Sunday, December 26, 2004


Well, it now seems to be definite. Several readers have traced the expression "reptiles of the press" to the same source for me. The consensus is that the expression was taken from the "Dear Bill" letters of the 1980s in Britain's satirical "Private Eye" magazine. There are accounts of the letters concerned here and here.

Lawsuit abuse from Rhode Island to the Hawaiian Islands: "With the cost of torts rising from just over 1% of GDP in 1973 to double that today, one might expect to see a similar increase in causes for such suits, such as doctors making more mistakes or businesses making more dangerous. But this is not the case. Instead, trial lawyers pushing questionable suits and winning exorbitant awards from juries are the driving force behind this cost increase. In one famous example of class action gone awry, a settlement against the Bank of Boston awarded $8.64 to each class member, but then charged each of those members $90 in trial lawyer fees. Similarly, in a case against Blockbuster, the attorneys took home over $9 million in fees. The harmed plaintiffs each got a $1-off coupon for future video rentals. And the list goes on."

That wonderful U.N. again: "Home-made pornographic videos shot by a United Nations logistics expert in the Democratic Republic of Congo have sparked a sex scandal that threatens to become the UN's Abu Ghraib. The expert was a Frenchman who worked at Goma airport as part of the UN's $700 million-a-year effort to rebuild the war-shattered country. When police raided his home they discovered that he had turned his bedroom into a studio for videotaping and photographing sex sessions with young girls.

When Massachusetts politician Elbridge Gerry had the boundaries of his electoral district redrawn, the resulting map of it was a strange shape that looked like a salamander. Hence the name "Gerrymander" now commonly used for such arrangements. A California congresswoman, however, makes Elbridge Gerry look like an amateur. Have a look at this map of her district. Electoral redistricting is never a pretty sight but this one shows no respect for democracy at all.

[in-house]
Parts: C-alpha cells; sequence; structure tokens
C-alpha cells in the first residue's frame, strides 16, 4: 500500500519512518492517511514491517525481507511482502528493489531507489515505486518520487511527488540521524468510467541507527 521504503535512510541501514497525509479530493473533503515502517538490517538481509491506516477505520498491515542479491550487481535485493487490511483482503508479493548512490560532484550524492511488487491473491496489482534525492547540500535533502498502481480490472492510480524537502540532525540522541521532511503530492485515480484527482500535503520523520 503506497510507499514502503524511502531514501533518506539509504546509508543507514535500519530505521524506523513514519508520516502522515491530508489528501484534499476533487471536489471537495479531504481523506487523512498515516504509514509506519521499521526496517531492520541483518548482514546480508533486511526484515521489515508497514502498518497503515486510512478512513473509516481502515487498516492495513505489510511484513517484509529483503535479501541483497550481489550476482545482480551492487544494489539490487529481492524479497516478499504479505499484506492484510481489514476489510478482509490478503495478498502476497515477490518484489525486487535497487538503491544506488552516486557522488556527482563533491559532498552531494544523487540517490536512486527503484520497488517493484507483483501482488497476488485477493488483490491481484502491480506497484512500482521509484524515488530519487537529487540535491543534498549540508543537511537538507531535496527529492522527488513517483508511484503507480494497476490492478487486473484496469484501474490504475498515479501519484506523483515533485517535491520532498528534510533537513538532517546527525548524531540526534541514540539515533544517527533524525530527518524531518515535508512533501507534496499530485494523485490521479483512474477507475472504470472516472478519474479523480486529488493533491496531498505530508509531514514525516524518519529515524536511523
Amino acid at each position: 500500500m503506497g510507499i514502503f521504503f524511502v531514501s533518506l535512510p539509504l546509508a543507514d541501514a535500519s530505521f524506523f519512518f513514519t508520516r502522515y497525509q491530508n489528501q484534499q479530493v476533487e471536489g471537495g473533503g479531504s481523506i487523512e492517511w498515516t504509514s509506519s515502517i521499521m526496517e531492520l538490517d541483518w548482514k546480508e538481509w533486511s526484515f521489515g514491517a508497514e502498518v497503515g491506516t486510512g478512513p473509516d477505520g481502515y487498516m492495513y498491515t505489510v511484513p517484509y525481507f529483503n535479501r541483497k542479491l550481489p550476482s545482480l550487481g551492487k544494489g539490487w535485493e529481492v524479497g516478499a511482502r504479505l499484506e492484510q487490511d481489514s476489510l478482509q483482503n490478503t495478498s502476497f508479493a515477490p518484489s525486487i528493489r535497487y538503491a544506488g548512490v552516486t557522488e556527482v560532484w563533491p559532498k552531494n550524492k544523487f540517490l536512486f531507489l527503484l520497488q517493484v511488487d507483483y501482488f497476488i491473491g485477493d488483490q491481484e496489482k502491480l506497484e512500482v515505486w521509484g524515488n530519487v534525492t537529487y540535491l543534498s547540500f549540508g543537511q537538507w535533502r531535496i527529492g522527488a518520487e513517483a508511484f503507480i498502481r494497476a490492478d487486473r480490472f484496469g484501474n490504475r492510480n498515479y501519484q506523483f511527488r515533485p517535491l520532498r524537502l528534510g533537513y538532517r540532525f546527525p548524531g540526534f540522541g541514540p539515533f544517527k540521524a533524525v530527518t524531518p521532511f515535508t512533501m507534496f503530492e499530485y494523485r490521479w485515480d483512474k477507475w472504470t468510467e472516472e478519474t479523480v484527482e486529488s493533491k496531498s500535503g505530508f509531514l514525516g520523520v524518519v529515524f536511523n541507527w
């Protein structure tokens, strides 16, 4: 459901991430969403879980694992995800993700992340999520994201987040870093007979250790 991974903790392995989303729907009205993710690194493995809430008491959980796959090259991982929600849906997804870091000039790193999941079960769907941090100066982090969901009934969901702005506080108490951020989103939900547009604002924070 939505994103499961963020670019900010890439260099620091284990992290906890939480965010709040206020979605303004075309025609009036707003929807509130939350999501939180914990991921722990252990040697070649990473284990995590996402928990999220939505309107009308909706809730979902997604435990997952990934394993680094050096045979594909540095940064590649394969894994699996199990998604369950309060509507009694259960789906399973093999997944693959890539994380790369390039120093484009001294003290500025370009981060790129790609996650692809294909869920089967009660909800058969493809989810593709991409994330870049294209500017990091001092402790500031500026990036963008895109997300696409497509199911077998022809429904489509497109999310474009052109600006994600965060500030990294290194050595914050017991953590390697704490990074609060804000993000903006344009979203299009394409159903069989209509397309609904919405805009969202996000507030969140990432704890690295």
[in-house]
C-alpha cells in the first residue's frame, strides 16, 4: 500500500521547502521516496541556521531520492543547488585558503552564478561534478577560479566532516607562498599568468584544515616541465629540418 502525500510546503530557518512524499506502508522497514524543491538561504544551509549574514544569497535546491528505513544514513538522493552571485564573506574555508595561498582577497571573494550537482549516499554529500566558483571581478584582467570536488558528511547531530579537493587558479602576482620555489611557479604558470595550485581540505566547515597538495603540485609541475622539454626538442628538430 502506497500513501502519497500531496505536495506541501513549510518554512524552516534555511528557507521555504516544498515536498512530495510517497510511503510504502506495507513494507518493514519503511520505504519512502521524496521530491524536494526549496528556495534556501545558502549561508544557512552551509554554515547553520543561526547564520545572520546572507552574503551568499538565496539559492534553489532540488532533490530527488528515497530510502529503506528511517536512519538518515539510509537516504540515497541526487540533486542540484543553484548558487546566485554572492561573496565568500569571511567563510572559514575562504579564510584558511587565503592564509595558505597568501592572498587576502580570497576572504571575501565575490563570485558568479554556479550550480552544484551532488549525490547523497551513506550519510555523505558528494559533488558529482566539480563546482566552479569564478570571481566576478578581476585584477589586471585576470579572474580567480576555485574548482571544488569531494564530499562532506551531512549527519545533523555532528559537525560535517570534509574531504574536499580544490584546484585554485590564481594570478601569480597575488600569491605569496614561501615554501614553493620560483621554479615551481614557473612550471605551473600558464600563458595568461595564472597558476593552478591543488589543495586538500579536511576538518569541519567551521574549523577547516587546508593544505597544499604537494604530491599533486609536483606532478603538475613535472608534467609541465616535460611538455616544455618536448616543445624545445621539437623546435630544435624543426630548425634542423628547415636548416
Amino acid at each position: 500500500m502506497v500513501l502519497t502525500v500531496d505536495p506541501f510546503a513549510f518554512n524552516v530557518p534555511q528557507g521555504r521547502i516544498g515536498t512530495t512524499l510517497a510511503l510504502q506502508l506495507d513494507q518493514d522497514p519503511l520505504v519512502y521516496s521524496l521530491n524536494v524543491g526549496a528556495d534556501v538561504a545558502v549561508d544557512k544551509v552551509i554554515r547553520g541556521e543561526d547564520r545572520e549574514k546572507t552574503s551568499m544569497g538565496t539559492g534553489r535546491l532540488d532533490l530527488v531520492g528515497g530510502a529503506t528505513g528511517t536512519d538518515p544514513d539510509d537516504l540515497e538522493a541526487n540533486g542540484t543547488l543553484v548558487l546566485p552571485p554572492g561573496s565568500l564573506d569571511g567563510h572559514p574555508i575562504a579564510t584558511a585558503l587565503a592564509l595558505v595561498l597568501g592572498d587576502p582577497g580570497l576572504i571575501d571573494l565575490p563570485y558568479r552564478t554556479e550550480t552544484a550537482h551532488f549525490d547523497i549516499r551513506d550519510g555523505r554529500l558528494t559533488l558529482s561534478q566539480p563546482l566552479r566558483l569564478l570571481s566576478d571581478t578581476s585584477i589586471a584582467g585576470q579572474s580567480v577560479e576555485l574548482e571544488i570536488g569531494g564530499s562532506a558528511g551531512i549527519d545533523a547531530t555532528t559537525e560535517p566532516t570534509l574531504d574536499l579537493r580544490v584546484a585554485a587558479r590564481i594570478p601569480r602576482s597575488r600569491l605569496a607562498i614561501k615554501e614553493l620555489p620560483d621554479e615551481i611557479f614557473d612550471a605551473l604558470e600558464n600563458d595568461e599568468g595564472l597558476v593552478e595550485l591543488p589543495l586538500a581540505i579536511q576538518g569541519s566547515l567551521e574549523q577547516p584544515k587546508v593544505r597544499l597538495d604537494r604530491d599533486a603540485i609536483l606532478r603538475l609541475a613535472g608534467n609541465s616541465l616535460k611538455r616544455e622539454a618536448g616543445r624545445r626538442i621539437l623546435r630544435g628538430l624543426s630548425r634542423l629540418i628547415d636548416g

Your friends, the bureaucrats: "A battle is brewing between Costco and Washington state's government over the price of wine and beer, and the fight is expected to be as long as the legs of a fine wine. The retail giant, based in the Evergreen State, is suing, saying that government involvement in regulation of beer and wine means higher prices, mandatory mark-ups and middlemen. That, says company officials, prevents the retailer from selling beer and wine in bulk at lower prices, which is what the company prides itself on. 'Obviously we want to be able to bring products to market at a lower price, irrespective of what that product is,' said Jim Sinegal, president and CEO of Costco."

Astute blogger makes the good point that American culture is adopted worldwide because it is a people's culture -- not something prescribed by an elite. So ordinary people everywhere like it.

Who said this? "It is high treason to pay taxes. Refusal to pay taxes is the primary duty of the citizen!". It was none other than Karl Marx!.

For more postings, see EDUCATION WATCH, GREENIE WATCH, POLITICAL CORRECTNESS WATCH, GUN WATCH and SOCIALIZED MEDICINE. Mirror sites here, here, here, here and here


That power only, not principles, is what matters to Leftists is perfectly shown by the Kerry campaign. They put up a man whose policies seemed to be 99% the same as George Bush's even though the Left have previously disagreed violently with those policies. "Whatever it takes" is their rule.

Leftists are phonies. For most of them all that they want is to sound good. They don't care about doing good. That's why they do so much harm. They don't really care what the results of their policies are as long as they are seen as having good intentions.

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